It says a lot about how young (or old, to some) I am that I can't recollect a single time when a politician has asked for a sacrifice by the American people. Obama has asked for patience while his administration sorts out just how hard a line they can take with the autoworkers while remaining politically likable, but that's hardly the same as asking people to cut back on gasoline consumption to thwart terrorists (something which Bush might have pulled off to great effect post-9/11, had he tried).
When we think of hard choices in terms of the environment, it usually comes down to human versus planetary interests: logging, or saving the spotted owl? Save the farmers, or the save the elephants? Big, safer, SUV, or dinky little Prius? There usually is a middle ground in most of these issues, if we care to look for it.
But when it comes to human versus human interests, things get a lot stickier: pro-life or pro-choice? Respect for individual cultural beliefs, or imposing a standard that's known to work? Or, the point of this post: energy, or water?
We need energy to move water. We need water to create energy--most electricty is generated by steam turbines, in which a wire is turned between two magnets. And we are fast using up both (80% of the electricity in the US is generated by coal-burning plants). The link above is to an excellent article, one well worth the read.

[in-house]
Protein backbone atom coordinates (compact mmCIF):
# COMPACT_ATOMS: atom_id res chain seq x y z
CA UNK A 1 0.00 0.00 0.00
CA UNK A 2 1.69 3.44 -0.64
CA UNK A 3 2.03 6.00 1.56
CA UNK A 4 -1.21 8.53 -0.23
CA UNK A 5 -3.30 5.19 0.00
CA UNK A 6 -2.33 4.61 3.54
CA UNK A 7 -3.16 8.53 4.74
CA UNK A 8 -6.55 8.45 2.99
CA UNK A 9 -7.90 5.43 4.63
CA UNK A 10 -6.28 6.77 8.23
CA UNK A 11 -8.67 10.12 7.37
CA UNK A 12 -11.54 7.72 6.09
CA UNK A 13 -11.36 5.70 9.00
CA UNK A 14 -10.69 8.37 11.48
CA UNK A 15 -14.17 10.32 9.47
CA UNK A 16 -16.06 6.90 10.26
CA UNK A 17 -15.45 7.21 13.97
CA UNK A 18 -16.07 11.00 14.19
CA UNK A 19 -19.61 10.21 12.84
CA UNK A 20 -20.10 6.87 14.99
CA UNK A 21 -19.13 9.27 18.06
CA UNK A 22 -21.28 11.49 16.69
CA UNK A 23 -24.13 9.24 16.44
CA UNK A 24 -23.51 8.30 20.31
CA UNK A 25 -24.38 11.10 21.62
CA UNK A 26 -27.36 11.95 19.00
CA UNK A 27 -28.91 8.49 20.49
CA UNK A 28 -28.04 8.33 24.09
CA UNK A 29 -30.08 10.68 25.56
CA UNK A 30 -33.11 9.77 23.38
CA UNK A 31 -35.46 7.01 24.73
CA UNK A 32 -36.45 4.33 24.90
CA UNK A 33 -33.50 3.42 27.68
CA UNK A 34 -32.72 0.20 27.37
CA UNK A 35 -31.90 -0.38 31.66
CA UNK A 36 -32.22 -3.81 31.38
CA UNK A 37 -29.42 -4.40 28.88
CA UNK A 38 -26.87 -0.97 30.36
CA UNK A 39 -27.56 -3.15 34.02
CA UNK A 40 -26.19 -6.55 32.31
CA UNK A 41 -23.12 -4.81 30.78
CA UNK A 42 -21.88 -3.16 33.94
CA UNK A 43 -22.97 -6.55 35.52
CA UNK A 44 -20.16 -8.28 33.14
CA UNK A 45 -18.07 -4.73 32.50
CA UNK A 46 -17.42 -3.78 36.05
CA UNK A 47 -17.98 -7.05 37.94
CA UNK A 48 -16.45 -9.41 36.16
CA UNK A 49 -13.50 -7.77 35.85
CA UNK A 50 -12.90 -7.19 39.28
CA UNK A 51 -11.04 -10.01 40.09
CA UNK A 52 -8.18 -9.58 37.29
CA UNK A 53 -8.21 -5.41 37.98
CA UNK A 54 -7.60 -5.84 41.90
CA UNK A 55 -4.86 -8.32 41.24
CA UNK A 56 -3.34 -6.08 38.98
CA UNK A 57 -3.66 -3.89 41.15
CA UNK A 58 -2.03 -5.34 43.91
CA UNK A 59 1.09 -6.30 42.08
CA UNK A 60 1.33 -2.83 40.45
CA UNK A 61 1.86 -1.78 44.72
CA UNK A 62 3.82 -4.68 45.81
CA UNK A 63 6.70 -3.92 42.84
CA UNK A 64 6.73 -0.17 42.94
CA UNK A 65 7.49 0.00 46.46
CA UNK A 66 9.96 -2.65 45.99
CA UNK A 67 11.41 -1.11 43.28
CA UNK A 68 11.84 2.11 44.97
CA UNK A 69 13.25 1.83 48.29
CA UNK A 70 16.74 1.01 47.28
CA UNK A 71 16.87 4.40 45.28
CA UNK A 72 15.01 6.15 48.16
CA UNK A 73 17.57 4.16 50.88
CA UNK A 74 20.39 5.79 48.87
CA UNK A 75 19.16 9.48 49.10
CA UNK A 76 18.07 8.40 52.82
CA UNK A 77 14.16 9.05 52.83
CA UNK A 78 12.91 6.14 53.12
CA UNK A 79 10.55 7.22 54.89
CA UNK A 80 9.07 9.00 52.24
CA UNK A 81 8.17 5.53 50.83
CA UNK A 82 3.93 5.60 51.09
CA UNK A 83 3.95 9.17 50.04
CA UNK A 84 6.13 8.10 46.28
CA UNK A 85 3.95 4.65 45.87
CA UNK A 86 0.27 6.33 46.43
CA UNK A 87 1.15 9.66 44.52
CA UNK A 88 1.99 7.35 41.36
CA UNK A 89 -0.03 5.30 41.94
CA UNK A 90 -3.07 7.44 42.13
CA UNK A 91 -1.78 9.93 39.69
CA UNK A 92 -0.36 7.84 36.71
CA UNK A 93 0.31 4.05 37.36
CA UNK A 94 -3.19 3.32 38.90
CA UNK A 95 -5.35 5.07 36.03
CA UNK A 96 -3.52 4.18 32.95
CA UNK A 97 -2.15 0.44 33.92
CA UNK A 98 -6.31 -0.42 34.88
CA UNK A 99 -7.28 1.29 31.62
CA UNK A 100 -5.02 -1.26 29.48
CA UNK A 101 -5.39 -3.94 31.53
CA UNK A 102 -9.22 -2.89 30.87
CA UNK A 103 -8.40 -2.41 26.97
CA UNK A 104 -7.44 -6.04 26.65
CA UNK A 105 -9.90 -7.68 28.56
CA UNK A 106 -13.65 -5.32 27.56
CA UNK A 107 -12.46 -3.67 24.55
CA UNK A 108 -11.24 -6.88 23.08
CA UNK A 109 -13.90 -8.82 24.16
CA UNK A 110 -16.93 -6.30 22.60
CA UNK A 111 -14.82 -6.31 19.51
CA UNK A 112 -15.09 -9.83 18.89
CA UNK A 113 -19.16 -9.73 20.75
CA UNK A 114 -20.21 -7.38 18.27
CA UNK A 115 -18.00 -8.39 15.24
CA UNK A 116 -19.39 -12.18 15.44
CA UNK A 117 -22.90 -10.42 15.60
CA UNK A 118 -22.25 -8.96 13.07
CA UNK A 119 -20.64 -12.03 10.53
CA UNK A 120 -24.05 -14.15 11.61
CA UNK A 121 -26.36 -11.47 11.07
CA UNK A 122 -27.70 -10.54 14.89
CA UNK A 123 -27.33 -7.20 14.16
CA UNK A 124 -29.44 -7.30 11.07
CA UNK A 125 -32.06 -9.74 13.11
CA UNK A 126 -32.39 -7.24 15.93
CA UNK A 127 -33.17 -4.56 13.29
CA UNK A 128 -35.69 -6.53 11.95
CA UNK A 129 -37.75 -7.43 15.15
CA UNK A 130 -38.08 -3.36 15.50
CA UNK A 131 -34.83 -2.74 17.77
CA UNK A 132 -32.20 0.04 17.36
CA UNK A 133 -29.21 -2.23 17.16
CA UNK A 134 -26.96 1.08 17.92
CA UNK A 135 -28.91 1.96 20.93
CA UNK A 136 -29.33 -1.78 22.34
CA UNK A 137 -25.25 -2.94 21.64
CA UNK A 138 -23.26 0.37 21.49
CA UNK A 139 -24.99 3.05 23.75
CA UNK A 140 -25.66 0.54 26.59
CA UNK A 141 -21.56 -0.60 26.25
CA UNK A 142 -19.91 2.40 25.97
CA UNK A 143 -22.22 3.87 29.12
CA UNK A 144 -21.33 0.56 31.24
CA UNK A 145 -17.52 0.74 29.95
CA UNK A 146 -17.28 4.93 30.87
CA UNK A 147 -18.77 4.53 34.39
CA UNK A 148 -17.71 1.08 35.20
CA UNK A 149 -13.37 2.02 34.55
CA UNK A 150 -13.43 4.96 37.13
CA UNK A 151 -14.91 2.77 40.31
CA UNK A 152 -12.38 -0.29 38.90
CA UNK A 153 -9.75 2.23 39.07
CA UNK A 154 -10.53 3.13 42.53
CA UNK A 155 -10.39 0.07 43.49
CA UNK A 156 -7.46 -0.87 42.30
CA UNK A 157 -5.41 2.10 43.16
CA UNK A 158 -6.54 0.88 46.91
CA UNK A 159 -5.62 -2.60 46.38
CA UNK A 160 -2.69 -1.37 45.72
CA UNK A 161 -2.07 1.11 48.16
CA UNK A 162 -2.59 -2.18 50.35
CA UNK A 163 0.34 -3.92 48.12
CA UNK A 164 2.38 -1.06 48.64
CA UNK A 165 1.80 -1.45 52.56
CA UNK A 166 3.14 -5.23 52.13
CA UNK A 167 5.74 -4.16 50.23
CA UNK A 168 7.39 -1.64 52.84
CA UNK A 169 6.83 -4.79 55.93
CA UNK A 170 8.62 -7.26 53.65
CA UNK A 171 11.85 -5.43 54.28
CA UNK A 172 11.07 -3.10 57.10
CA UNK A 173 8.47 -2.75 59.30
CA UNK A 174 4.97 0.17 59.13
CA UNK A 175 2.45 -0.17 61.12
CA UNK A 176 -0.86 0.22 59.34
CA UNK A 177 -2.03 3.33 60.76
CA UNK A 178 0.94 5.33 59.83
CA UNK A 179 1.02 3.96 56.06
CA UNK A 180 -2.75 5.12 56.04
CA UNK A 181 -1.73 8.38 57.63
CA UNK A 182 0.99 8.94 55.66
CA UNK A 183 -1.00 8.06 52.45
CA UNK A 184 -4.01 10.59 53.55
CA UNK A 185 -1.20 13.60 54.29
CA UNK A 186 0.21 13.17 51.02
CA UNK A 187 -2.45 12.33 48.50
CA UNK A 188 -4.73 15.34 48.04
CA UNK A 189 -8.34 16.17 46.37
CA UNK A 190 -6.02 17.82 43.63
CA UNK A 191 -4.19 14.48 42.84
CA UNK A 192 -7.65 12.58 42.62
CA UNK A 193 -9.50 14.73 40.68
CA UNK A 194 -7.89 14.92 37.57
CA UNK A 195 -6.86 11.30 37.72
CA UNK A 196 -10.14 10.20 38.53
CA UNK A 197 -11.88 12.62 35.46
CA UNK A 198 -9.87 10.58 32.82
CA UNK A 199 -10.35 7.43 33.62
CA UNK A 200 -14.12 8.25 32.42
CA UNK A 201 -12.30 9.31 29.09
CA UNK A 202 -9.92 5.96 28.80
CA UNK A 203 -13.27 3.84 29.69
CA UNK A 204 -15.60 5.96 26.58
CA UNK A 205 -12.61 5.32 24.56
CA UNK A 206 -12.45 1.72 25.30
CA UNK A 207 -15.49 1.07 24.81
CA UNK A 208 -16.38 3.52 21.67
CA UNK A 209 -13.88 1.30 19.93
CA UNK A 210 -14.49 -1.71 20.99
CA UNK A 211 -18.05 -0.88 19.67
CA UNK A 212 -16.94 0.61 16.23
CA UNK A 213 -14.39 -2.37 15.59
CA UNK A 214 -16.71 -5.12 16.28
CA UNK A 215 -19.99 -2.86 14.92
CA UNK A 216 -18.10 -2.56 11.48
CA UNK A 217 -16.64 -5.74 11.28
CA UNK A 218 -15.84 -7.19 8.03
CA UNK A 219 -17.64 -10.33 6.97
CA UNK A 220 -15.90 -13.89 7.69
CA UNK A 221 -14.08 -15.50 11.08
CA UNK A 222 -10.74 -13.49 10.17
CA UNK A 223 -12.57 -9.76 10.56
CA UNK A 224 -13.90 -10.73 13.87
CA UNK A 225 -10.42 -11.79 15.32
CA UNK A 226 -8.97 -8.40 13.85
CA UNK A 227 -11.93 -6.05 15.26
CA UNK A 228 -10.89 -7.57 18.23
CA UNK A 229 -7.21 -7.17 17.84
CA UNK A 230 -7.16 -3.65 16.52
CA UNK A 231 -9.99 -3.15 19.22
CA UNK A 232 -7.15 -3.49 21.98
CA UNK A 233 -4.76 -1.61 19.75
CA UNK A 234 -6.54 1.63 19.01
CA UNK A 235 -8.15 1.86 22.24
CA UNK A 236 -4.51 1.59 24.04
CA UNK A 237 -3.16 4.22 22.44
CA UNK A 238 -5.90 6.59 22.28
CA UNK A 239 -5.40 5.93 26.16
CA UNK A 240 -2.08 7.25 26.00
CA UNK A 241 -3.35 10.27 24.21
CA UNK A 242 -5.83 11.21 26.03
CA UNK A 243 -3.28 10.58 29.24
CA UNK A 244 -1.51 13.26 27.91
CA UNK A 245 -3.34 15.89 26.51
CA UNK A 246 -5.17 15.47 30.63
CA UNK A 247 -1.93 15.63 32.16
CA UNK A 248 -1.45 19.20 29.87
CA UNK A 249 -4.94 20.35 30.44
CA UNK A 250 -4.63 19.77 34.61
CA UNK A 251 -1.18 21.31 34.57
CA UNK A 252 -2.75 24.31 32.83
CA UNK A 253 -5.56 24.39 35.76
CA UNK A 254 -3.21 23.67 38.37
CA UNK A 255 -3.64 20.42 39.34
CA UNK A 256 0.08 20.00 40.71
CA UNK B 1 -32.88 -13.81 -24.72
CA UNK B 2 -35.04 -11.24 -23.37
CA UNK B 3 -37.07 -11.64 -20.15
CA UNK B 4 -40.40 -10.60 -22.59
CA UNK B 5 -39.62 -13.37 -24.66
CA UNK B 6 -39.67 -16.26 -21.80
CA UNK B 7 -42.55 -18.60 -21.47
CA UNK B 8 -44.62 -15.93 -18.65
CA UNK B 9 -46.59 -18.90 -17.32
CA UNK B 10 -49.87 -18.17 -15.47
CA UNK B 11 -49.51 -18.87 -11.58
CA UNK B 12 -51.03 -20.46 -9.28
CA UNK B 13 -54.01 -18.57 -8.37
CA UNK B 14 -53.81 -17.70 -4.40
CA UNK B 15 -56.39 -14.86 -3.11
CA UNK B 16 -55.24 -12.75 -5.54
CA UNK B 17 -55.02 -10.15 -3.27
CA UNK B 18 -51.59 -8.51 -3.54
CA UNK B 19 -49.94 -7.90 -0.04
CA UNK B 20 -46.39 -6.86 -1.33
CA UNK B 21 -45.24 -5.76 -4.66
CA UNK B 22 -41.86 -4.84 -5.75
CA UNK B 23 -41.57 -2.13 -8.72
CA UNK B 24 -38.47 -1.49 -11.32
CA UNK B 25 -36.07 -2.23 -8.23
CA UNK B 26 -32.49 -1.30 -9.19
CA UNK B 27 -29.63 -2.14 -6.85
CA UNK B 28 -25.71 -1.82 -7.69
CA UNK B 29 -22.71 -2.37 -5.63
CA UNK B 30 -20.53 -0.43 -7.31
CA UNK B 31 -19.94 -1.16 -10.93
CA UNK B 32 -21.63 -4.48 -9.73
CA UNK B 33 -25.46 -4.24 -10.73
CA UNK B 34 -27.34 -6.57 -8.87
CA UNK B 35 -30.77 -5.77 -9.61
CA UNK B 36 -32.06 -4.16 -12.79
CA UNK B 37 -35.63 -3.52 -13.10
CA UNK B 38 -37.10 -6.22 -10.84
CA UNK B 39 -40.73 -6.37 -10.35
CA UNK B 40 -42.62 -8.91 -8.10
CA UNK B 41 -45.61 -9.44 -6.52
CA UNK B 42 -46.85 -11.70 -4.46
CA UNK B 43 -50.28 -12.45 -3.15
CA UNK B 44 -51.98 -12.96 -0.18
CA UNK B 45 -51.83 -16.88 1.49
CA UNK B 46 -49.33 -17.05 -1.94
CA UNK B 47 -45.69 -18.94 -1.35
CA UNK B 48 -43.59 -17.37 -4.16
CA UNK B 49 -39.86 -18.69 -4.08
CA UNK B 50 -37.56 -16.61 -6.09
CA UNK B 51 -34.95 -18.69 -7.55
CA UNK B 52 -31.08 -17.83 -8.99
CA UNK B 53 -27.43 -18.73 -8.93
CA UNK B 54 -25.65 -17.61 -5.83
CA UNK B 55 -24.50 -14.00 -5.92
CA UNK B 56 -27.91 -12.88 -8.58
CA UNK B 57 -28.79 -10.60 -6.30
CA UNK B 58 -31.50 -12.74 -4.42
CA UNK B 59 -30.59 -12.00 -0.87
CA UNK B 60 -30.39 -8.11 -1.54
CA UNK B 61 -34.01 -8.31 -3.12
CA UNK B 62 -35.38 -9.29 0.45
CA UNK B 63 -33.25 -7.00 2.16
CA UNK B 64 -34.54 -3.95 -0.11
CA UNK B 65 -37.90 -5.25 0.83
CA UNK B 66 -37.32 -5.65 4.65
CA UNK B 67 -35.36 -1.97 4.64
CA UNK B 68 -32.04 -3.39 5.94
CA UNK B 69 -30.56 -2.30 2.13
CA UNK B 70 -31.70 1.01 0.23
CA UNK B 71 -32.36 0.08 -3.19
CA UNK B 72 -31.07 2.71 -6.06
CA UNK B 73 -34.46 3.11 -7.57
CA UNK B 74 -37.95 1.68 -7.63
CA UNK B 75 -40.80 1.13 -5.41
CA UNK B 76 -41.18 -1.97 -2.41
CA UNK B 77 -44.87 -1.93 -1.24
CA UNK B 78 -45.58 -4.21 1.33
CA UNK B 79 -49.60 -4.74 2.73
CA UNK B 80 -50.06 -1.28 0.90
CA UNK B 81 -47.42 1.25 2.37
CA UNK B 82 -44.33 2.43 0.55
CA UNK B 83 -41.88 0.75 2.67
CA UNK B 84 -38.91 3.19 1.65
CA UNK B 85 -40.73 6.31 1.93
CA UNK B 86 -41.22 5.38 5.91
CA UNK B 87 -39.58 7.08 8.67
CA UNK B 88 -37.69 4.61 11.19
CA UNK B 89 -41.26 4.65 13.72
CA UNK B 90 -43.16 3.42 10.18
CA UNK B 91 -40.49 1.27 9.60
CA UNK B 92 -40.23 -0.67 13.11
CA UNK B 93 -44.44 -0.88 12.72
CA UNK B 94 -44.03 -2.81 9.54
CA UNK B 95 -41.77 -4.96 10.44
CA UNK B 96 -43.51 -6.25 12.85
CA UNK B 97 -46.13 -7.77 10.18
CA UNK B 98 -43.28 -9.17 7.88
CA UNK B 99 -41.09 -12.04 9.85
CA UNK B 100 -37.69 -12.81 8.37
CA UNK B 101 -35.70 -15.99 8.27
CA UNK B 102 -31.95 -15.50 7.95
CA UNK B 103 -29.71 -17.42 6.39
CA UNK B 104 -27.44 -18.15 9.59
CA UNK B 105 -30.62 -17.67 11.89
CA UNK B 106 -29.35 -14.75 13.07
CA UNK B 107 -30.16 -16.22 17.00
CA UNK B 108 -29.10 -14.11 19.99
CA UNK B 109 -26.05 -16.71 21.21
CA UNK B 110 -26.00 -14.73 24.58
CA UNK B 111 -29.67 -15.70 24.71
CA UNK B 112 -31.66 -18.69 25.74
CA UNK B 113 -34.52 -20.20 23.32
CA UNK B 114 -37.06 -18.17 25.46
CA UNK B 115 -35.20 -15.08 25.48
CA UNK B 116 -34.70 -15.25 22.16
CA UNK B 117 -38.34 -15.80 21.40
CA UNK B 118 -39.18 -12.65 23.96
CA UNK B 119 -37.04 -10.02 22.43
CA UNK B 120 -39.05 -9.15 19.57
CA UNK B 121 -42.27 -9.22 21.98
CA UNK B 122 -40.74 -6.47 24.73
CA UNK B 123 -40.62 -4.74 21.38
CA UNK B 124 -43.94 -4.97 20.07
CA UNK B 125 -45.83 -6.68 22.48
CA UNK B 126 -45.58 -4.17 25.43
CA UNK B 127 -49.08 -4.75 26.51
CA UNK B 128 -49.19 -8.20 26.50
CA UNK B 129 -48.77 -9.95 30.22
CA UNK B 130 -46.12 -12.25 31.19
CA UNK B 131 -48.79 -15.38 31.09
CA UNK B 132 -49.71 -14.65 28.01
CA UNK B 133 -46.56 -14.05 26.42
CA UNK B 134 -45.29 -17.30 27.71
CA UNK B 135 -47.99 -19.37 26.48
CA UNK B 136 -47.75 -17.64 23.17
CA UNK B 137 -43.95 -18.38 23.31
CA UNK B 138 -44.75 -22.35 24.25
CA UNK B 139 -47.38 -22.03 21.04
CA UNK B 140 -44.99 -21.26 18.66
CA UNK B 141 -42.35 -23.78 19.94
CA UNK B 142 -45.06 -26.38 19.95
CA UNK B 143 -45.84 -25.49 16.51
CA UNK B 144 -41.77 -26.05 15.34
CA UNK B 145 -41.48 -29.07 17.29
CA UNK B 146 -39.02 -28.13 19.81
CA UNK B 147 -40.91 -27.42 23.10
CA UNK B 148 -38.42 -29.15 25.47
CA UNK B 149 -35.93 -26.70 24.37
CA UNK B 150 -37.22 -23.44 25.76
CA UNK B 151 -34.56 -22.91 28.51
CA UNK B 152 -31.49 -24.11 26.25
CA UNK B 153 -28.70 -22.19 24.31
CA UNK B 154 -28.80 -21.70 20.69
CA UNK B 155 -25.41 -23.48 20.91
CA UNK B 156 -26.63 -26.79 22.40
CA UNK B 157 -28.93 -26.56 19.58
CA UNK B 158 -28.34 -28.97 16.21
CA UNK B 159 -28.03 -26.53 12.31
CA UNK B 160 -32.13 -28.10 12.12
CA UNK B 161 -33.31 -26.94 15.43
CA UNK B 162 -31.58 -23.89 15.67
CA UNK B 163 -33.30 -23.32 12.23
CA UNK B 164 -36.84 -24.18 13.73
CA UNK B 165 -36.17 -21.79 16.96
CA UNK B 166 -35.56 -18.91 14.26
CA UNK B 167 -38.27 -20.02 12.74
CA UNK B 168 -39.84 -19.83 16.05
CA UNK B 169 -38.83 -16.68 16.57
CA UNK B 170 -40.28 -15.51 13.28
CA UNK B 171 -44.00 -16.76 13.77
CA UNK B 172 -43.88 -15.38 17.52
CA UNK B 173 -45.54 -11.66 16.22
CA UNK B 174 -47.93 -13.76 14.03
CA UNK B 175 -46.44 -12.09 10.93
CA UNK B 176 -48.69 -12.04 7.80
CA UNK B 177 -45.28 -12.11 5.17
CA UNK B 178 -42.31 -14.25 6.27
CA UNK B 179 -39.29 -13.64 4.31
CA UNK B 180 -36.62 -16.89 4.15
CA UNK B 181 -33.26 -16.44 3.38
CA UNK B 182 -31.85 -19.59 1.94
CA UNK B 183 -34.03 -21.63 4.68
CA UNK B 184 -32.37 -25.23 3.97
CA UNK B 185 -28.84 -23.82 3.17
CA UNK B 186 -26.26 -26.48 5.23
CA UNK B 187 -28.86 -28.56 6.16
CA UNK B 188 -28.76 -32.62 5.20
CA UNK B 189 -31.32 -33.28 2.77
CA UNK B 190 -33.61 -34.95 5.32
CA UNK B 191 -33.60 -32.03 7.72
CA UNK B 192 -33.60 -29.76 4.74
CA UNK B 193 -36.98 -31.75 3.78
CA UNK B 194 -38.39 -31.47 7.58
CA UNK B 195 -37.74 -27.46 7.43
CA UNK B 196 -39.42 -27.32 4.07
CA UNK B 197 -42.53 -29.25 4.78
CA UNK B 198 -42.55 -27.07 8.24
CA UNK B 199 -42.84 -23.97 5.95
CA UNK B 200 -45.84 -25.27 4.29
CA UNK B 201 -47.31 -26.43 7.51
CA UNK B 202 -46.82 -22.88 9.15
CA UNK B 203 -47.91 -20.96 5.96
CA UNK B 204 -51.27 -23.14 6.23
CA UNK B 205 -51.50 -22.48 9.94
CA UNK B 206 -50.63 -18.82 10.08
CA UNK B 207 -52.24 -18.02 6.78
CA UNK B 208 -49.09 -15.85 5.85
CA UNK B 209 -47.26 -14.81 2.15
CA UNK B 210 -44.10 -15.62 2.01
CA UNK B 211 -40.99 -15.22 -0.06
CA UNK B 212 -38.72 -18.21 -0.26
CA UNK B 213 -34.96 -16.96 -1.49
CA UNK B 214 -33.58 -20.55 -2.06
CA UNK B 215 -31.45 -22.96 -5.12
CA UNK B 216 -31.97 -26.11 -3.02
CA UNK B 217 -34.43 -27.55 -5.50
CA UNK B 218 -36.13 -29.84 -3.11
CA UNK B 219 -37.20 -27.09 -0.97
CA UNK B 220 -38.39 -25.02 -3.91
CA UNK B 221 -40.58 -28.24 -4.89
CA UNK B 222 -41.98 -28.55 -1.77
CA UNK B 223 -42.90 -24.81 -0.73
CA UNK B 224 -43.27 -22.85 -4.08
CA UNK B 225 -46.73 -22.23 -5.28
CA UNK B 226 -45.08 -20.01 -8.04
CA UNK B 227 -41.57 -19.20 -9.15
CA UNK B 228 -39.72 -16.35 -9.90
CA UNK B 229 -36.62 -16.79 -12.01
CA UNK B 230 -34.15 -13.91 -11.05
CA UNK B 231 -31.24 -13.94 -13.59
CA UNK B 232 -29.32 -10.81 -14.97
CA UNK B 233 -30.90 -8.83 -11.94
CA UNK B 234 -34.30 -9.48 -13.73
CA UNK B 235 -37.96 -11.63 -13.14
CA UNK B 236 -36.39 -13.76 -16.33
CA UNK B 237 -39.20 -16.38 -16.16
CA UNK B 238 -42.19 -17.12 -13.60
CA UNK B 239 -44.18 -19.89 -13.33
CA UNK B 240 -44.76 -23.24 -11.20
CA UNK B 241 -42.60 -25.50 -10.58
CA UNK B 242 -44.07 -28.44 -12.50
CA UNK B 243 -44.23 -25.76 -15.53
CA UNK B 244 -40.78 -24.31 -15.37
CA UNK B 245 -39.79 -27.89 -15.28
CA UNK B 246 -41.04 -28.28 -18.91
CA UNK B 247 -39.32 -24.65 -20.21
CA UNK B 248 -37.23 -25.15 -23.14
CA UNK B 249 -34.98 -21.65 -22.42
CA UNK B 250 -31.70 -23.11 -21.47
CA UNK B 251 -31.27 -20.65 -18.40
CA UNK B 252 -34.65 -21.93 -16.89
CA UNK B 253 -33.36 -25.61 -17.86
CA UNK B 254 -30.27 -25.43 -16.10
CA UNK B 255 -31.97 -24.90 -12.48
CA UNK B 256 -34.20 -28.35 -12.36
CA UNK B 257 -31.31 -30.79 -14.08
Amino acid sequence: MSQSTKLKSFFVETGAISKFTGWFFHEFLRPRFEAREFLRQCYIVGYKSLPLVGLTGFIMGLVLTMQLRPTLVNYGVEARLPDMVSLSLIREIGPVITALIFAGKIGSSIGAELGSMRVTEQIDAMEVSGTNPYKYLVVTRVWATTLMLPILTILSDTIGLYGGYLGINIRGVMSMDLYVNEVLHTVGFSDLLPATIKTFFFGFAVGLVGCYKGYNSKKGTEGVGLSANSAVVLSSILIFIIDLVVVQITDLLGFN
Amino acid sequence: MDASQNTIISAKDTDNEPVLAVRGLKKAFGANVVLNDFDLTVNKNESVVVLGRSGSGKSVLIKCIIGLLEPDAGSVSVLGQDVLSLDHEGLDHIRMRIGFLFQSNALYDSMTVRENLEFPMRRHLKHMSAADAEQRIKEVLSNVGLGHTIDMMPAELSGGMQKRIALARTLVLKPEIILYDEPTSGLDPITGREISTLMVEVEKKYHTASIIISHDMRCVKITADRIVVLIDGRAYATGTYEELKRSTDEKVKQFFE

The additional complexity is that individually, reducing our water consumption doesn't really help matters, except in semi-desert/desert areas such as the California coast, or Phoenix. Reducing water use only has an impact if it's done collectively. But even collectively, conserving water doesn't necessarily safeguard the future either, since water flows and evaporates, and not always dependably, either. Droughts and floods happen in the best of times, though they're often helped by the insipid ideas of mankind.
So you might be thinking what's the point to taking shorter showers? Increasing the likelihood that water will be there when we need it. The United States is blessed by the Great Lakes, and Europe has an abundance of rivers, but neither are guaranteed in the face of incessant use. Saving money might be another, if water prices actually reflected the trouble it takes to move it. (Eight cents a gallon? No wonder nobody realizes how much a dripping faucet can waste)
And we might have to accept that the choices we make today might not actually make a hoot of difference in the future. For all I know, in 2020, aliens could spirit the Great Lakes away to Mars. But it was humans who put farms over former desert land in California, and golf courses in the desert outside Las Vegas. We've grown to accept these notions as part of the fabric of our national identity, but can we give them up if we have to? Sometimes putting off a hard choice like that is really the best we can do.